2017 Preview by Elizabeth Roe

2017 promises to be a jam-packed year: concerts nationwide and abroad; exciting projects for the National YoungArts Foundation, the Joye in Aiken Festival, and The Cliburn; various premieres and collaborations; and new music videos in the works. Watch this space for the latest announcements, and visit the Calendar for details on upcoming tour dates.

End-of-2016 highlights:

Legendary conductor Leonard Slatkin & pianist Elizabeth Joy Roe backstage at Powell Hall 

Legendary conductor Leonard Slatkin & pianist Elizabeth Joy Roe backstage at Powell Hall 

Barber Concerto with St. Louis & Slatkin by Elizabeth Roe

Elizabeth has been asked to serve as a last-minute replacement for Olga Kern with the St. Louis Symphony under the direction of Maestro Leonard Slatkin in the Barber Piano Concerto for three concerts this weekend (November 11-13). Slatkin and St. Louis have a legendary connection to Samuel Barber's epic, Pulitzer Prize-winning concerto—25 years ago they recorded it with the great American pianist John Browning (who premiered the Concerto in 1962 for the opening of Lincoln Center), an album that would win a Grammy Award. Synchronistically, Elizabeth gave her first performances of this concerto as a last-minute replacement for Browning in subscription concerts with the Delaware Symphony Orchestra in 2003 (which the Delaware News Journal pronounced as "[a]stonishing [...] Elizabeth Joy Roe, a winner of international competitions and only 21, came to Wilmington and brought an audience to its feet with stunning performances at the three Delaware Symphony concerts. It was a musical moment to treasure"). Elizabeth herself has recorded the concerto with the London Symphony Orchestra for Decca Classics.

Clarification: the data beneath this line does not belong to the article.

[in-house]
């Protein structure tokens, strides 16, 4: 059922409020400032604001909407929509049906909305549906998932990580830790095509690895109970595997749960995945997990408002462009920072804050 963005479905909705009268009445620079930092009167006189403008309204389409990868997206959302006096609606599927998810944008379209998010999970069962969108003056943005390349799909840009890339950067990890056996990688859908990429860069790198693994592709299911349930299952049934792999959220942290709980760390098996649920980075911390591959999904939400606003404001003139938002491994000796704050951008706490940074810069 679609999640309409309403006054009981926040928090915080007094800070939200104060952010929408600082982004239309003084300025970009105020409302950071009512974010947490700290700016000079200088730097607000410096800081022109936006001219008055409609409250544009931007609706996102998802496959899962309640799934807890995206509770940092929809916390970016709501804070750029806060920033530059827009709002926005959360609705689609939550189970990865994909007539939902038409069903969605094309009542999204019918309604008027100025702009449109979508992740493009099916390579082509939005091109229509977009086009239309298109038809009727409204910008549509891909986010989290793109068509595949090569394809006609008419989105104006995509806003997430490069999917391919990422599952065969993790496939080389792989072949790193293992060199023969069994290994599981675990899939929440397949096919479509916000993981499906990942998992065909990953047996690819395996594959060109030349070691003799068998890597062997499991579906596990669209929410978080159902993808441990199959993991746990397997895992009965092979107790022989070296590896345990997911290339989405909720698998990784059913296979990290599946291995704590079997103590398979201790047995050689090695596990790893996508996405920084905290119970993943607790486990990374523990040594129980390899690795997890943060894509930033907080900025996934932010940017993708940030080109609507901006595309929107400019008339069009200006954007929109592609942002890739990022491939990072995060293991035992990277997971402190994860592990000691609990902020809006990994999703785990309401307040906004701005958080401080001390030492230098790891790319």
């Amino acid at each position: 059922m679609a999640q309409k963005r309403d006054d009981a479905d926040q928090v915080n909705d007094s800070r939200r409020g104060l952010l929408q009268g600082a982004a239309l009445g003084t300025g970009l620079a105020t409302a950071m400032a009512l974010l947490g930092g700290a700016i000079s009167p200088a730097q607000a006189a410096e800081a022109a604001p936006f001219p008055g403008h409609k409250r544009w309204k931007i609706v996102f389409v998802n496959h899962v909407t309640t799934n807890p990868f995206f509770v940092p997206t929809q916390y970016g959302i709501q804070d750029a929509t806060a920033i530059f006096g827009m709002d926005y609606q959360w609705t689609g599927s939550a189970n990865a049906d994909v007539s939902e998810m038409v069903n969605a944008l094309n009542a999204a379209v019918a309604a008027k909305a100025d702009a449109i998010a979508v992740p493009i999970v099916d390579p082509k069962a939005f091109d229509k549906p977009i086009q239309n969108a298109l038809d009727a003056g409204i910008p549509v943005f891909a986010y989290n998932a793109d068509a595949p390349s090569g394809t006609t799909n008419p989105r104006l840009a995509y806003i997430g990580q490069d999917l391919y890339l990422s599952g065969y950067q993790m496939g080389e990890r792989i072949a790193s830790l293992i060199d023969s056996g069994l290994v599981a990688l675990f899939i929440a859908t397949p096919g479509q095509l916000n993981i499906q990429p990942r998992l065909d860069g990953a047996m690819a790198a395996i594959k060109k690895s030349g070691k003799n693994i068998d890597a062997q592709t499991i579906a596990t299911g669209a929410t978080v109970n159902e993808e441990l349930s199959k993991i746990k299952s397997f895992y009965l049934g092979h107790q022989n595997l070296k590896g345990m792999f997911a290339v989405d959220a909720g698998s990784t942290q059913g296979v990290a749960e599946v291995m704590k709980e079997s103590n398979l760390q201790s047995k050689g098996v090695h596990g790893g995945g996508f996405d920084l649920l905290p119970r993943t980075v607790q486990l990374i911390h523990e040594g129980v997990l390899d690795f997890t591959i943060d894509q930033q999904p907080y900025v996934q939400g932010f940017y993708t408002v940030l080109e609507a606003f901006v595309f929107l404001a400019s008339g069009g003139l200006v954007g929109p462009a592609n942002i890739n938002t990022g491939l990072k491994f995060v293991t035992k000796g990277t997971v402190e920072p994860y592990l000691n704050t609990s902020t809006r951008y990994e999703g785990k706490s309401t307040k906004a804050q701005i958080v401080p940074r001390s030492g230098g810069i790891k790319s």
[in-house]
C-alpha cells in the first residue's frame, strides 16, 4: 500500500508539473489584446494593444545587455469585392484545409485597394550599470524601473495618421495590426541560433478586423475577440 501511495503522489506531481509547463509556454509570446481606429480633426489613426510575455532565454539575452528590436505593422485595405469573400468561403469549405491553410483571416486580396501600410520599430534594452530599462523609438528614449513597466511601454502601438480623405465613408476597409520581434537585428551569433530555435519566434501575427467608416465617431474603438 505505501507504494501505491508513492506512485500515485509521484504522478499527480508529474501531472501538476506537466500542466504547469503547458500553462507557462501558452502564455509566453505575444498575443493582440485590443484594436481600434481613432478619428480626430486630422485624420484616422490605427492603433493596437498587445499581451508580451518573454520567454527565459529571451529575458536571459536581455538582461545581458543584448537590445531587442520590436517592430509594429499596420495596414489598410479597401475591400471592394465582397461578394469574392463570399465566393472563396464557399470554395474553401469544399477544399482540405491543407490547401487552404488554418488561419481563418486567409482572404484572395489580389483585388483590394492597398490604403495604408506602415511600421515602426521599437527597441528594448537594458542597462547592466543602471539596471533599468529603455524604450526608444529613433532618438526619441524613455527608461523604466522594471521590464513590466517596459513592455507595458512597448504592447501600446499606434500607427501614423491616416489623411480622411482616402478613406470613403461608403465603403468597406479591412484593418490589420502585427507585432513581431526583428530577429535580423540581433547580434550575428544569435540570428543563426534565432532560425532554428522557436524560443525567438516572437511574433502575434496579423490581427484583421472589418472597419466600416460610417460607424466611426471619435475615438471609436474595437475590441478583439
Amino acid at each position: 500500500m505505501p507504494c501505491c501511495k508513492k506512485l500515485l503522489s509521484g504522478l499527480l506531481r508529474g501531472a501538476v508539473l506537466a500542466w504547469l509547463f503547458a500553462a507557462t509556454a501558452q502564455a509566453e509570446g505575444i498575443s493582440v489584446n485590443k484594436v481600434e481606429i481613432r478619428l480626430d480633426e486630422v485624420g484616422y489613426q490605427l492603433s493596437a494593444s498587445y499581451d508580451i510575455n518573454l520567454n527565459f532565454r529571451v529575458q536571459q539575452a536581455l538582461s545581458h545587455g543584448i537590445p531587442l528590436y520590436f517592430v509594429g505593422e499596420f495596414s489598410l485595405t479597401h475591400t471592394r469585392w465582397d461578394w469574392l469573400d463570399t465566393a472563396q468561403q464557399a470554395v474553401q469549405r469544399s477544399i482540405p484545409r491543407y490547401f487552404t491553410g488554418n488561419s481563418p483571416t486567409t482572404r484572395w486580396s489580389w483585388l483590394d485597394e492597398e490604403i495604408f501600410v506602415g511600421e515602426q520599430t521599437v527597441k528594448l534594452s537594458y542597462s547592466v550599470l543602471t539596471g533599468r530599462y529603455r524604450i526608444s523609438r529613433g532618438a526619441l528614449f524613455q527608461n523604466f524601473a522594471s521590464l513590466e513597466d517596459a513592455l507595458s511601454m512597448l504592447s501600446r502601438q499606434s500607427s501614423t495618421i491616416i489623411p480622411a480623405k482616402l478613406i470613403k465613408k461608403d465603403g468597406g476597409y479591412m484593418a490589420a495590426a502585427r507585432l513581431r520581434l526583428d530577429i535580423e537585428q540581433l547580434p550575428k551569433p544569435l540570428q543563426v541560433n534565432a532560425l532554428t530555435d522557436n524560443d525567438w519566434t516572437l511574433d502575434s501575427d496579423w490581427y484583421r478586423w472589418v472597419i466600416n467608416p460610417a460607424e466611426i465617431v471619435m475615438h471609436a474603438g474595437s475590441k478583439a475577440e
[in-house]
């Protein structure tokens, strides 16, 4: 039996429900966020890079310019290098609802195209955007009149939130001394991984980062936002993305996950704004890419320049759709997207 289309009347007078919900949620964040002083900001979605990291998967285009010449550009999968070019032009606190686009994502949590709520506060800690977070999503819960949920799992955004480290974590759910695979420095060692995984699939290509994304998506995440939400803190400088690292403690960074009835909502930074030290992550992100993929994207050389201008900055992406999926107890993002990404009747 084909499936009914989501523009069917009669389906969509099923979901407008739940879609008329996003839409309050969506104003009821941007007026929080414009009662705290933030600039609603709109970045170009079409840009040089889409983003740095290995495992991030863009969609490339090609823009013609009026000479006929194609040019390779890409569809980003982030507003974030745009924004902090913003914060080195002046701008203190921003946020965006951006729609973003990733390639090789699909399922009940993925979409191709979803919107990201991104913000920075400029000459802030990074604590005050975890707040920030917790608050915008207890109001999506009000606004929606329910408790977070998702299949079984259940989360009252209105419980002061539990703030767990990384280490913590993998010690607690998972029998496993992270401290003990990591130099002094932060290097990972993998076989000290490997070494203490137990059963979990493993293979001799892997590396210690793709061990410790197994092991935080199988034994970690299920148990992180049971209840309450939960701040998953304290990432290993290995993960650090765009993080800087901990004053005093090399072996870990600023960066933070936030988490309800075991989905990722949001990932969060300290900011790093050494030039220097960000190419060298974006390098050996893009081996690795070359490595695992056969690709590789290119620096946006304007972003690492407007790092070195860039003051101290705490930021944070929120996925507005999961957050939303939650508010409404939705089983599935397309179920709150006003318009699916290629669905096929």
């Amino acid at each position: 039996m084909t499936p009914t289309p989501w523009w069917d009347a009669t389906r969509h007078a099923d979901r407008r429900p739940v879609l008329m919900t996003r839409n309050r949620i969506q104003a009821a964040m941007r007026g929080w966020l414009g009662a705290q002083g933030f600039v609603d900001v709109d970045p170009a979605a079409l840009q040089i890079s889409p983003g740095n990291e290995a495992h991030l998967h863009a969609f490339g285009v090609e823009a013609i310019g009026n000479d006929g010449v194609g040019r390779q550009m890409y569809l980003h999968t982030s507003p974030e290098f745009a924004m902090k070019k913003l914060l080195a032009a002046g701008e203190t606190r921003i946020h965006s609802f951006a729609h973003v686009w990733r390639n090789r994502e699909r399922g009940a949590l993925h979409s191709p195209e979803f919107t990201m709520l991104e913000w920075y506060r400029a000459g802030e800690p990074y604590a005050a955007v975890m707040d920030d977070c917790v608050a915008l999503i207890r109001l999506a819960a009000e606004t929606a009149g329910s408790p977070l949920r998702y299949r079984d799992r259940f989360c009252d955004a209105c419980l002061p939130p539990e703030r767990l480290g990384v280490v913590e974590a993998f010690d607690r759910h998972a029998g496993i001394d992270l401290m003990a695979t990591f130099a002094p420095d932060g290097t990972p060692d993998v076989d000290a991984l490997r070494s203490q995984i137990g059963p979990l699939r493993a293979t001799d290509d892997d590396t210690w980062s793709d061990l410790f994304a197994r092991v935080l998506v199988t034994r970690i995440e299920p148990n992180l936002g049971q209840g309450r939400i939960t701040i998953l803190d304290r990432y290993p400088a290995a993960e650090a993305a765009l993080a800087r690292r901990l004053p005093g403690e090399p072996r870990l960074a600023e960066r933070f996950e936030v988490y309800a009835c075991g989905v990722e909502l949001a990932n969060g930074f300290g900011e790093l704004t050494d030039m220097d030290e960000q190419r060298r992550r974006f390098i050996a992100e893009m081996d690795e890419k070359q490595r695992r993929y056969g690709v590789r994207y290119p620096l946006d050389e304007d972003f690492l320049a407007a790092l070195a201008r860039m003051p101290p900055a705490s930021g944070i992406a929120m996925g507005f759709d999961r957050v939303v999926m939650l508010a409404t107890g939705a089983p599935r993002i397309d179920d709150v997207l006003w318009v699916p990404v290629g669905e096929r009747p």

Saturday night's concert will be streamed live on St. Louis Public Radio; catch the broadcast at 8 PM Central time.

Washington Post review, radio & more by Elizabeth Roe

October continued to be jam-packed, with concerts spanning the United States. Elizabeth had another concerto collaboration with conductor Michael Butterman, giving a repeat performance of the Rachmaninoff Rhapsody on a Theme by Paganini and the Poulenc Double Concerto (with piano duo partner Greg Anderson), this time with the Shreveport Symphony. The Anderson & Roe Piano Duo also joined Maestro Butterman for a preview interview with Louisiana's Red River Radio.

During Anderson & Roe's visit to Colorado earlier in October, they stopped by Colorado Public Radio's studio for an interview and live performance; watch below:

Anderson & Roe closed out the month with two concerts (in Washington, DC, and New York City) celebrating Halloween, centering on their own fiercely virtuosic arrangement of Danse Macabre. Anne Midgette, classical music critic at the Washington Post, reviewed the National Gallery recital, proclaiming:

Anderson and Roe {...] are the very model of complete 21st-century musicians. They fuse classical and pop music into a blend of high artistry and skillful entertainment; they write informative program notes; they talk to the audience from the stage, passing the mic back and forth. That they are crack pianists goes without saying.

Read the rest of the review here.

***FOR YOUR CONSIDERATION: Elizabeth's recording of the complete Field Nocturnes is up for Grammy Award consideration on the 2017 ballot. Members of the Recording Academy: please vote!

Boulder Philharmonic Opening Weekend + latest press by Elizabeth Roe